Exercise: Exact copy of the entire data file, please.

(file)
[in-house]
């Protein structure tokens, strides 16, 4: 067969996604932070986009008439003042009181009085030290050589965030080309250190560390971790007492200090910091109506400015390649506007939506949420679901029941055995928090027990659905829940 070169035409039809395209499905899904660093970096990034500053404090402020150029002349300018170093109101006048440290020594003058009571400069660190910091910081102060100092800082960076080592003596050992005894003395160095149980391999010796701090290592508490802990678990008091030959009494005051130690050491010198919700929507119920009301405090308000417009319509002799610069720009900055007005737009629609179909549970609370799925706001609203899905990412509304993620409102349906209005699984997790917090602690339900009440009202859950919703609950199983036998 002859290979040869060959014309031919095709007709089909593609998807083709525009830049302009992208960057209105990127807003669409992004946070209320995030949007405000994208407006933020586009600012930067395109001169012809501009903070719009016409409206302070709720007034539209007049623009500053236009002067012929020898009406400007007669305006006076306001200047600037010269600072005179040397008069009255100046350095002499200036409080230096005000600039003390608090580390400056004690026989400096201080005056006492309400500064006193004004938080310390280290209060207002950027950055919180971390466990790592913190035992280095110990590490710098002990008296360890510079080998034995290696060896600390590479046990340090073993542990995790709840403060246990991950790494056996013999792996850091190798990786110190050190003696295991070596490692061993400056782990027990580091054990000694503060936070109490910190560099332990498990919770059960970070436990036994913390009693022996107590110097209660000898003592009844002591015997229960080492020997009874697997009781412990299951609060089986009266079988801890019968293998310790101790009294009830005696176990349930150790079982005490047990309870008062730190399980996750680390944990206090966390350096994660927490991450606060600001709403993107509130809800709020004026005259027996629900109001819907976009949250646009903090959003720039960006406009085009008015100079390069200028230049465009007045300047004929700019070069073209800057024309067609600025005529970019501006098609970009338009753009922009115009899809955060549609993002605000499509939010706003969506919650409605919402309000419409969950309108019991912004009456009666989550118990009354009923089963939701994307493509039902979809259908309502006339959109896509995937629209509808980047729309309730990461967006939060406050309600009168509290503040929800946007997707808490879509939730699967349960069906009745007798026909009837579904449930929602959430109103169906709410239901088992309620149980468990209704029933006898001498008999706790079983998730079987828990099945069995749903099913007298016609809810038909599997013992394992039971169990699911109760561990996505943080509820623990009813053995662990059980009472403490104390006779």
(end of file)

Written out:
[in-house]
């Protein structure tokens, strides 16, 4: 067969996604932070986009008439003042009181009085030290050589965030080309250190560390971790007492200090910091109506400015390649506007939506949420679901029941055995928090027990659905829940 070169035409039809395209499905899904660093970096990034500053404090402020150029002349300018170093109101006048440290020594003058009571400069660190910091910081102060100092800082960076080592003596050992005894003395160095149980391999010796701090290592508490802990678990008091030959009494005051130690050491010198919700929507119920009301405090308000417009319509002799610069720009900055007005737009629609179909549970609370799925706001609203899905990412509304993620409102349906209005699984997790917090602690339900009440009202859950919703609950199983036998 002859290979040869060959014309031919095709007709089909593609998807083709525009830049302009992208960057209105990127807003669409992004946070209320995030949007405000994208407006933020586009600012930067395109001169012809501009903070719009016409409206302070709720007034539209007049623009500053236009002067012929020898009406400007007669305006006076306001200047600037010269600072005179040397008069009255100046350095002499200036409080230096005000600039003390608090580390400056004690026989400096201080005056006492309400500064006193004004938080310390280290209060207002950027950055919180971390466990790592913190035992280095110990590490710098002990008296360890510079080998034995290696060896600390590479046990340090073993542990995790709840403060246990991950790494056996013999792996850091190798990786110190050190003696295991070596490692061993400056782990027990580091054990000694503060936070109490910190560099332990498990919770059960970070436990036994913390009693022996107590110097209660000898003592009844002591015997229960080492020997009874697997009781412990299951609060089986009266079988801890019968293998310790101790009294009830005696176990349930150790079982005490047990309870008062730190399980996750680390944990206090966390350096994660927490991450606060600001709403993107509130809800709020004026005259027996629900109001819907976009949250646009903090959003720039960006406009085009008015100079390069200028230049465009007045300047004929700019070069073209800057024309067609600025005529970019501006098609970009338009753009922009115009899809955060549609993002605000499509939010706003969506919650409605919402309000419409969950309108019991912004009456009666989550118990009354009923089963939701994307493509039902979809259908309502006339959109896509995937629209509808980047729309309730990461967006939060406050309600009168509290503040929800946007997707808490879509939730699967349960069906009745007798026909009837579904449930929602959430109103169906709410239901088992309620149980468990209704029933006898001498008999706790079983998730079987828990099945069995749903099913007298016609809810038909599997013992394992039971169990699911109760561990996505943080509820623990009813053995662990059980009472403490104390006779």